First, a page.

Trial of war criminals: Some issues
The movement to bring war criminals of '71 to trial has resurfaced with unstoppable vigour and continues gaining momentum at an unprecedented rate. Positive gesture by the government makes us believe that the incessant popular demand has yielded some results at the end. Our interview with Professor Rafiqul Islam will shed some light on the practical aspects of such trial. Dr. Islam is a Professor of Law at Macquarie University, Sydney, Australia. He teaches and has published extensively in the area of international criminal law and court. Today we publish the first part of the interview.
Law Desk( LD): Though the Bangladesh Collaborators (Special Tribunals) Order, 1972 was repealed, fortunately the International Crimes (Tribunal) Act 1973 did not suffer the same fate and still exists. However, do you think the International Crimes (Tribunal) Act 1973 in its current form is enough to provide for the trial of war crimes or it needs some adaptation?
Professor Rafiqul Islam (RI): The International Crimes (Tribunal) Act 1973 affords only a general legal basis and some procedural guidelines, among others, to be followed in the formation of the proposed tribunal. It is silent on a number of pressing legal matters that need to be taken into account at the formative stage of the tribunal. For example, provisions of International Covenant on Civil and Political Rights 1966 (ICCPR) of which Bangladesh is a party and Bangladesh constitutional guarantees in chapter 3 of the Constitution may be taken into account. ICCPR Article 9 on arrest and speedy trial and the right of the accused in Articles 14 and 15 together with a readily available appeal remedy, victim and witness protection would require a reconsideration of s10 (procedure of trial), s11 (power of the tribunal), s17 (right of the Accused) and s21 (right of appeal) of the 1973 Act. Section 20 (2) of the 1973 Act containing capital punishment may be revisited in view of Bangladesh's international human rights obligations emanating from various UN human rights instruments prescribing life imprisonment as the maximum penalty. Bangladesh must comply with its assumed international treaty and human rights obligations. Certainly, 1973 Act can serve as a starting point, which can be improved and tailored to cater for the special needs and conditions of Bangladesh in launching this trial.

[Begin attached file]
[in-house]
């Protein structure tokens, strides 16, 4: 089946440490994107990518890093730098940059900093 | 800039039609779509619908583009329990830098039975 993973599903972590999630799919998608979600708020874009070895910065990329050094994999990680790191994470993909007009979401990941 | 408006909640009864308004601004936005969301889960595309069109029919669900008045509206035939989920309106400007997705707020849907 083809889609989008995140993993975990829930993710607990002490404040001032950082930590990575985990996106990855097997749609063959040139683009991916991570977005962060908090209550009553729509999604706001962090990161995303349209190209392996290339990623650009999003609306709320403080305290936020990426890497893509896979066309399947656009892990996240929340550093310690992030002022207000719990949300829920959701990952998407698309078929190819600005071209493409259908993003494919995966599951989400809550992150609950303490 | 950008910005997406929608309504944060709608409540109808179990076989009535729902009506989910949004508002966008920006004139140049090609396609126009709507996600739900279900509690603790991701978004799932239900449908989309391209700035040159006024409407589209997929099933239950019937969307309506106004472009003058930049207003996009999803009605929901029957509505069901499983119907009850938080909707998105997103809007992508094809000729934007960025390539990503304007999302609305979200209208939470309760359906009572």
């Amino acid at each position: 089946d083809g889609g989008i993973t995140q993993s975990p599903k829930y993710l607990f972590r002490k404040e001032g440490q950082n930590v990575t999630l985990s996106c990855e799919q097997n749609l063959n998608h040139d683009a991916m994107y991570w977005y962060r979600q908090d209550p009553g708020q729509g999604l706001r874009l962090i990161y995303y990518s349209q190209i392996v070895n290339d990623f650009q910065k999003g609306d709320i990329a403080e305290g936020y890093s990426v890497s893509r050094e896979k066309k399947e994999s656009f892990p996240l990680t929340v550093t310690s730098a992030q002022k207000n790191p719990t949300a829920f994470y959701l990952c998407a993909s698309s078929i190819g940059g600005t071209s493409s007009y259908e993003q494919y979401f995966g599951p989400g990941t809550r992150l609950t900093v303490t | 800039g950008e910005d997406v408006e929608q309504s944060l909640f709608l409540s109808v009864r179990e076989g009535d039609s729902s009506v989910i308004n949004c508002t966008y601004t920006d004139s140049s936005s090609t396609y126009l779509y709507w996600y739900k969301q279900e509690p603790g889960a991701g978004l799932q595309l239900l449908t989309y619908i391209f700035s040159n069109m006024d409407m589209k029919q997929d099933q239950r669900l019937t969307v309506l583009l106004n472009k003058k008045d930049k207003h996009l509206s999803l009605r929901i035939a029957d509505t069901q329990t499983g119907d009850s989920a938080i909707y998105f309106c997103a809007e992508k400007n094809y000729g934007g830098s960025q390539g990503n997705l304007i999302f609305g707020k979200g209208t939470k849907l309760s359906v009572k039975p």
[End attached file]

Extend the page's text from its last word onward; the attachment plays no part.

LD: Applying conventional principles of law of evidence may defeat the purpose of such trial and let many perpetrators escape unpunished. But these norms are there for some reason. Any deviation from such standard norms of evidence may allow some to manipulate the trial and realise political objectives in the process. Where dose the balance lie in your opinion?
RI: Conventional principles of law of evidence have been developed to administer the admissibility of evidence primarily in national criminal justice systems. there are qualitative differences between the legal definition and constituent elements of ordinary crimes such as murder in national law and extra-ordinary crimes at international law such as genocidal mass killings. The former may be one off and secret while the latter is systematic and open. Their available evidence and investigative process are different. Whilst the conventional procedural rule of evidence is adequate in the former, it is not necessarily adequate and suitable in the latter to render justice. Since the war crimes are special in their nature and element, a special court or tribunal with specific mandate and jurisdiction is capable of addressing the usual procedural complexities in the admissibility of evidence. In order to avoid any politically motivated prosecution, an effective balance can be maintained through the creation of a pre-trial chamber consisting of judges of the tribunal to examine the prima facie evidence with a view to ascertain whether there is a legal case to answer. If there is, only then the pre-trial chamber issues an arrest warrant and the case can proceed to the trial chamber for hearing. This is how a judicial determination of the admissibility of evidence and the merit of the case can be determined prior to the proceedings of the tribunal. This practice is widespread to guard against the institution of any politically motivated prosecution.